We both like the performance on Anita’s (AB1QB) Yaesu FTdx5000 Transceiver. It has an excellent receiver and is integrated nicely with our recently completed microHAM system. One area where the FTdx5000 Transceiver leaves a bit to be desired is its Pan Adapter or Spectrum Scope capabilities. We have both the DMU-2000 and the SM-5000 Station Monitor options for this transceiver, but they do not provide the high-resolution Pan Adapter features we are looking for. When we purchased this radio, we also purchased an RFSpace SDR-IQ Software Defined Receiver device to use with it. I recently set the SDR-IQ up to operate with Anita’s FTdx5000 to get the best of both worlds – the high-performance receiver capabilities of the FTdx5000 and the high-resolution Pan Adapter and Tuning features of a Software Define Radio (SDR).
We are using Simon Brown’s (HB9DRV) SDR-Radio Console Application to control the setup. The picture above shows this software, the RFSpace SDR-IQ, and the FTdx5000, in operation together in the phone section of the 20m band. As you can see, the software provides an SDR-like waterfall interface to the radio. The SDR-Radio Console software has the option to control the FTdx5000 via its CAT Interface, and we have enabled this in our configuration. All one needs to do is click on one of the signals on the waterfall or drag-tune the setup with a mouse, and the FTdx5000 is automatically tuned to operate on the correct frequency to receive the desired signal. The current version of the software only controls one of the FTdx5000’s two VFOs, but Simon has indicated that he plans to add support for controlling a connected transceiver’s second VFO in the future. This combination results in a considerable improvement in the FTdx5000’s operating interface. In addition to the waterfall display, the SDR-Radio Console software also provides audio scope and other spectrum scope functions as part of its displays.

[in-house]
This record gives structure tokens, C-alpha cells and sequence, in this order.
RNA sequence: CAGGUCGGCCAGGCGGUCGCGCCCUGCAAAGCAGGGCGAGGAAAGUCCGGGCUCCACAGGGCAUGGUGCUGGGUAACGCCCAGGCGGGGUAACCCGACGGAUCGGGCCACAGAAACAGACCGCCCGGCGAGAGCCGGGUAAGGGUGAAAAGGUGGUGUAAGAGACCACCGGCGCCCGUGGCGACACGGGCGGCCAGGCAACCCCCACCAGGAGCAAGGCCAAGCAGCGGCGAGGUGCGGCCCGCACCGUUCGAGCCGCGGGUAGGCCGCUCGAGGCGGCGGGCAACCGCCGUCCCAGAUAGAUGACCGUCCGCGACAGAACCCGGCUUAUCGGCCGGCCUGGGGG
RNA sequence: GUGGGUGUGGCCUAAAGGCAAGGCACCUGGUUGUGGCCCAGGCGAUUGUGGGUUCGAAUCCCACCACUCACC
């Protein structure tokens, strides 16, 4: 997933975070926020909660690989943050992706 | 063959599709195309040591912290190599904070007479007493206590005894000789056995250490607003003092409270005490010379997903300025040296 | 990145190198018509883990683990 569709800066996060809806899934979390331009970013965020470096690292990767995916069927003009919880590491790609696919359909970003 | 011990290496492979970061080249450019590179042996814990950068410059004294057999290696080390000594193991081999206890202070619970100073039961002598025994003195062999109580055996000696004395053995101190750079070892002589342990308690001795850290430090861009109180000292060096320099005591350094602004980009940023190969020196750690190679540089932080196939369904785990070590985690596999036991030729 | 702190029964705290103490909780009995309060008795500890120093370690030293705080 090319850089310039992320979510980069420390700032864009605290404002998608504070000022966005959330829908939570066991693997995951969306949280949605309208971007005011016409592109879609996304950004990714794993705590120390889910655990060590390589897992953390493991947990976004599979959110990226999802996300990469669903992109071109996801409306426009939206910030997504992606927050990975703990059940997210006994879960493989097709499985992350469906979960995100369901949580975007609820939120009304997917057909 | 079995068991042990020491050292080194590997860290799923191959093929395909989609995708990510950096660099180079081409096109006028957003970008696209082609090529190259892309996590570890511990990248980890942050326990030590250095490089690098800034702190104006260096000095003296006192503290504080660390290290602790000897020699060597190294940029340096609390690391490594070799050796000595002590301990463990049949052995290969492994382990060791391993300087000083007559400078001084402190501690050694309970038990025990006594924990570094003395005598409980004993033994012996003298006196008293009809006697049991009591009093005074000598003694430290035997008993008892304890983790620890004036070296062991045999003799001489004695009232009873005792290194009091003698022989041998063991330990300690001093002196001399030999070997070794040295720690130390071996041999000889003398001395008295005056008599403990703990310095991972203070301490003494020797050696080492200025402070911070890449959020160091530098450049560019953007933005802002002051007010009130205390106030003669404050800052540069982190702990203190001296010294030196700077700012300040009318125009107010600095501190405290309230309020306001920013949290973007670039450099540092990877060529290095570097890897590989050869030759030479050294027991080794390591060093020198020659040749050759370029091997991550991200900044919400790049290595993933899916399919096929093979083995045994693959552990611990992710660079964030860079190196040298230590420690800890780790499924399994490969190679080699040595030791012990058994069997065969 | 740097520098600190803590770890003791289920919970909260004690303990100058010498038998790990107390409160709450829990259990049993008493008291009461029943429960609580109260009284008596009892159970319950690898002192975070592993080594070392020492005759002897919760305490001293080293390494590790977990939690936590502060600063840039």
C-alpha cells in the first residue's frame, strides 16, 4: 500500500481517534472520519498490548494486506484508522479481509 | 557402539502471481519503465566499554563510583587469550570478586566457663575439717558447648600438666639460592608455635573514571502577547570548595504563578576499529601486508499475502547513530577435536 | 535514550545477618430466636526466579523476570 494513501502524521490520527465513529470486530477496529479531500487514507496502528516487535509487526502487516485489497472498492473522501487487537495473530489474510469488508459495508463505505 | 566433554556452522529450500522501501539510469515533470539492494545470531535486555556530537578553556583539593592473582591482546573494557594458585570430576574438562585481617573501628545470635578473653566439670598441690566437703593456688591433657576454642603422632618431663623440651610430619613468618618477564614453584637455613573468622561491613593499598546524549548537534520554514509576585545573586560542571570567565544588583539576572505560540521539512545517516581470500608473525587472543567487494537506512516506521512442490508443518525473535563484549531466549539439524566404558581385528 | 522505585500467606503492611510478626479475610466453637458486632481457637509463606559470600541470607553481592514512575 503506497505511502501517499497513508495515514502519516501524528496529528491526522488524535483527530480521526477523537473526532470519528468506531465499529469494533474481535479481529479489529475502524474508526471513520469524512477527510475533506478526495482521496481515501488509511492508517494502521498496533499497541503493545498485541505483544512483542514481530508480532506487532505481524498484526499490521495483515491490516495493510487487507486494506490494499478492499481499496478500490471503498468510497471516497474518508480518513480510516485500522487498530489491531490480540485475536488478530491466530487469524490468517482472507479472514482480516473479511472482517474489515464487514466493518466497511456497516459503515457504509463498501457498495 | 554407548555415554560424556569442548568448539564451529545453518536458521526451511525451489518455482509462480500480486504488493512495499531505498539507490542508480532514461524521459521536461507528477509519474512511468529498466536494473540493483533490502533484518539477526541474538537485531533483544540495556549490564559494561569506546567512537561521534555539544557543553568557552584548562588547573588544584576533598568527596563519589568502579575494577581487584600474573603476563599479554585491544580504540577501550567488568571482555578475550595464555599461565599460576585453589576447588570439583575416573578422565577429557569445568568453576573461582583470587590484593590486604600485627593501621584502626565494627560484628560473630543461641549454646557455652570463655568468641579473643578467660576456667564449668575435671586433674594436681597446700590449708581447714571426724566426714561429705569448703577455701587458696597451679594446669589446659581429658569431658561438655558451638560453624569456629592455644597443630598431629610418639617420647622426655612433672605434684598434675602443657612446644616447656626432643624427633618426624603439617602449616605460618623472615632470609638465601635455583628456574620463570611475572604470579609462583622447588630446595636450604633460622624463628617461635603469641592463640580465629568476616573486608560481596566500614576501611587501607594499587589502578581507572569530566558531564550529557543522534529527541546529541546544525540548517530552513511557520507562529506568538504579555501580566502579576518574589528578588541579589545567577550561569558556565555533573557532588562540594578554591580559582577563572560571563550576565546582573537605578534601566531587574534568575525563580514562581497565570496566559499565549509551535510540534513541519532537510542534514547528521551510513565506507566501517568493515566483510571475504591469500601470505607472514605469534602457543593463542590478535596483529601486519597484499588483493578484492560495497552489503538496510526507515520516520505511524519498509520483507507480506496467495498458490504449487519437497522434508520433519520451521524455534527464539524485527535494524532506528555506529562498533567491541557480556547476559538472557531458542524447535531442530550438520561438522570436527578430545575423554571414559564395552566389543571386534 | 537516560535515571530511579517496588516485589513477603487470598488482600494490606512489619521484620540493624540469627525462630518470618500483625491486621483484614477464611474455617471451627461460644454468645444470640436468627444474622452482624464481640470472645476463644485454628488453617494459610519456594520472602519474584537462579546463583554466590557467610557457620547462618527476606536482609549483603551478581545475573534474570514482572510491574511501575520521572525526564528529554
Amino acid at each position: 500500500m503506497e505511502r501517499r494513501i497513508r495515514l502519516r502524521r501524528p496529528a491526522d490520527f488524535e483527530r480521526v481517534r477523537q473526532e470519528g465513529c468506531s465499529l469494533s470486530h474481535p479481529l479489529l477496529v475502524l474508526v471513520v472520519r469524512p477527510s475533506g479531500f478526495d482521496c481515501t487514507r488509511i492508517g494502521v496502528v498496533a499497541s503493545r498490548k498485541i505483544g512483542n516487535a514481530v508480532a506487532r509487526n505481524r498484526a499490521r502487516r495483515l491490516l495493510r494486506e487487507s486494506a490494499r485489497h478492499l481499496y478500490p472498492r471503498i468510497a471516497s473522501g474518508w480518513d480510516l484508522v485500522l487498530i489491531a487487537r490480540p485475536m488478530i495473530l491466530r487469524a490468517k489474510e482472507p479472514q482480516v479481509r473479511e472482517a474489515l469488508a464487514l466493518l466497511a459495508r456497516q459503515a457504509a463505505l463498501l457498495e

The RFSpace SDR-IQ Software Defined Receiver is a small unit that connects to our FTdx5000 via the IF output connection on the transceiver. This device uses the FTdx5000’s wide-band IF signals to create a digitized IQ interface. Our readers should note that only a few radios have an IF output built-in – fortunately for us, the FTdx5000 does have such an output. See RFSpace’s website for some options for radios that do not have a built-in IF output. The SDR-IQ can “see” up to 190 kHz of bandwidth on the transceiver’s IF, which is more than enough to cover an entire sub-band spectrum on most HF bands. The SDR-IQ unit connects to the PC, which runs the SDR-Radio Console software via a USB interface (a USB 3.0 connection is recommended). With some simple configuration and adjustments to the RF levels in SDR Console, the unit was ready to go (we used the software supplied with the SDR-IQ to bring its firmware up to the latest version before setting up SDR-Radio Console). There is a groups.io support group for the SDR-Radio Console software, and the folks there were very helpful in answering our questions as we worked through installing the setup and getting it configured.
I believe that an SDR interface added to an existing “knobs and buttons” transceiver can provide a transceiver system that is much easier to operate. Thanks to folks like Simon Brown, HB9DRV, and his work on SDR-Radio Console software, we have yet another way to explore the world of Software Defined Radio.
– Fred (AB1OC)